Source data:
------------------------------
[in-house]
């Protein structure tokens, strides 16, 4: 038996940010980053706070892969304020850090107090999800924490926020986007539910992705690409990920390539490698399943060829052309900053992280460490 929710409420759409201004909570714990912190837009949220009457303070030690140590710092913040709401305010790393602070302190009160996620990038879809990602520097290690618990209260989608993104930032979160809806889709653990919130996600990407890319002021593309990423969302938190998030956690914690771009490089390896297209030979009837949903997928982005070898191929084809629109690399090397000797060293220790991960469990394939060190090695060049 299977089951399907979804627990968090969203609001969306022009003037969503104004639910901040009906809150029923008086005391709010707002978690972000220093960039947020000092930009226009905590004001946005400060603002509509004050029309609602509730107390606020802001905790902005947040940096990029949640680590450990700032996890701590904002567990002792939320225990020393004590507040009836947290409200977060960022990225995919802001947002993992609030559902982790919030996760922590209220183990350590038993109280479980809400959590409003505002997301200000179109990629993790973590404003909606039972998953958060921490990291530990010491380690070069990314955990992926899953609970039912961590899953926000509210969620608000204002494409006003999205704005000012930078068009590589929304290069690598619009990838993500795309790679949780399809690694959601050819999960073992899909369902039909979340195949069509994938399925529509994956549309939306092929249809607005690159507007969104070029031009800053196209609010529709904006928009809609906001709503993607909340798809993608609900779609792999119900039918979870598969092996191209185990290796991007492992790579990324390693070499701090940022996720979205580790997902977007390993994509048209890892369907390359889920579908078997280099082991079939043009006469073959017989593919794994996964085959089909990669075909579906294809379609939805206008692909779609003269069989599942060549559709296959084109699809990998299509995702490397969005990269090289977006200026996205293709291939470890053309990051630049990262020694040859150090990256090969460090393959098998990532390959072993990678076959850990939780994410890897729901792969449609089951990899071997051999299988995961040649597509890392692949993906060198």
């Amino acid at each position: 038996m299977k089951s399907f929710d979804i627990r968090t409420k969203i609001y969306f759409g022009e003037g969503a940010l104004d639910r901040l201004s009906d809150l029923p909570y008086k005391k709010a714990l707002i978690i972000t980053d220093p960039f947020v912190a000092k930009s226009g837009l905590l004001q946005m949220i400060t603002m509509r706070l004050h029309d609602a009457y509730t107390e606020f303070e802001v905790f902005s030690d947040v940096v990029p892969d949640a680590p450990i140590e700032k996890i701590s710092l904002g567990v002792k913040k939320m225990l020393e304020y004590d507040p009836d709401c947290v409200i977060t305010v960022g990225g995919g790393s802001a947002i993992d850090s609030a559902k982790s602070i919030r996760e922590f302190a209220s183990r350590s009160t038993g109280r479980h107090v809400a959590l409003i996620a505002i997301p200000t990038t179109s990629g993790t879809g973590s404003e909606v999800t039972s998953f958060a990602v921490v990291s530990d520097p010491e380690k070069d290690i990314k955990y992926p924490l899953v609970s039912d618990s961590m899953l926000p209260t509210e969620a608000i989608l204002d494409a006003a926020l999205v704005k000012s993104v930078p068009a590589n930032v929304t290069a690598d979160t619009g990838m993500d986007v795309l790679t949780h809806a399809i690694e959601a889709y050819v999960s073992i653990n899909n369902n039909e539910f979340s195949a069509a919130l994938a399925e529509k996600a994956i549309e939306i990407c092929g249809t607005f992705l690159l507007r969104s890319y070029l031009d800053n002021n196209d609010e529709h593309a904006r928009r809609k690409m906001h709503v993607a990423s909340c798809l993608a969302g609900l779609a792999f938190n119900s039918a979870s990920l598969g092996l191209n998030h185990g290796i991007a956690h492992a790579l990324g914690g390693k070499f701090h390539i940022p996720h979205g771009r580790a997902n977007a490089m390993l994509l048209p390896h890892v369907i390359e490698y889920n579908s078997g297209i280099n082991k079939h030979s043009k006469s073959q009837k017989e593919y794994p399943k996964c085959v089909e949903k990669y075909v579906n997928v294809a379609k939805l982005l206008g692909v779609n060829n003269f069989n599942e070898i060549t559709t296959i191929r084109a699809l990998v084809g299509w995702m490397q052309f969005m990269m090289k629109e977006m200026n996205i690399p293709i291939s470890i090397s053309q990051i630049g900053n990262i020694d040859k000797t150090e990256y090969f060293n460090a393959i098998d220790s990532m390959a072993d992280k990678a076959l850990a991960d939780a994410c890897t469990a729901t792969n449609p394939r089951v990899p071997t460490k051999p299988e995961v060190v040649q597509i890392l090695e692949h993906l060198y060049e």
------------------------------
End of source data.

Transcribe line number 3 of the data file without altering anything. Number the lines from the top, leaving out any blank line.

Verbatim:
């Amino acid at each position: 038996m299977k089951s399907f929710d979804i627990r968090t409420k969203i609001y969306f759409g022009e003037g969503a940010l104004d639910r901040l201004s009906d809150l029923p909570y008086k005391k709010a714990l707002i978690i972000t980053d220093p960039f947020v912190a000092k930009s226009g837009l905590l004001q946005m949220i400060t603002m509509r706070l004050h029309d609602a009457y509730t107390e606020f303070e802001v905790f902005s030690d947040v940096v990029p892969d949640a680590p450990i140590e700032k996890i701590s710092l904002g567990v002792k913040k939320m225990l020393e304020y004590d507040p009836d709401c947290v409200i977060t305010v960022g990225g995919g790393s802001a947002i993992d850090s609030a559902k982790s602070i919030r996760e922590f302190a209220s183990r350590s009160t038993g109280r479980h107090v809400a959590l409003i996620a505002i997301p200000t990038t179109s990629g993790t879809g973590s404003e909606v999800t039972s998953f958060a990602v921490v990291s530990d520097p010491e380690k070069d290690i990314k955990y992926p924490l899953v609970s039912d618990s961590m899953l926000p209260t509210e969620a608000i989608l204002d494409a006003a926020l999205v704005k000012s993104v930078p068009a590589n930032v929304t290069a690598d979160t619009g990838m993500d986007v795309l790679t949780h809806a399809i690694e959601a889709y050819v999960s073992i653990n899909n369902n039909e539910f979340s195949a069509a919130l994938a399925e529509k996600a994956i549309e939306i990407c092929g249809t607005f992705l690159l507007r969104s890319y070029l031009d800053n002021n196209d609010e529709h593309a904006r928009r809609k690409m906001h709503v993607a990423s909340c798809l993608a969302g609900l779609a792999f938190n119900s039918a979870s990920l598969g092996l191209n998030h185990g290796i991007a956690h492992a790579l990324g914690g390693k070499f701090h390539i940022p996720h979205g771009r580790a997902n977007a490089m390993l994509l048209p390896h890892v369907i390359e490698y889920n579908s078997g297209i280099n082991k079939h030979s043009k006469s073959q009837k017989e593919y794994p399943k996964c085959v089909e949903k990669y075909v579906n997928v294809a379609k939805l982005l206008g692909v779609n060829n003269f069989n599942e070898i060549t559709t296959i191929r084109a699809l990998v084809g299509w995702m490397q052309f969005m990269m090289k629109e977006m200026n996205i690399p293709i291939s470890i090397s053309q990051i630049g900053n990262i020694d040859k000797t150090e990256y090969f060293n460090a393959i098998d220790s990532m390959a072993d992280k990678a076959l850990a991960d939780a994410c890897t469990a729901t792969n449609p394939r089951v990899p071997t460490k051999p299988e995961v060190v040649q597509i890392l090695e692949h993906l060198y060049e």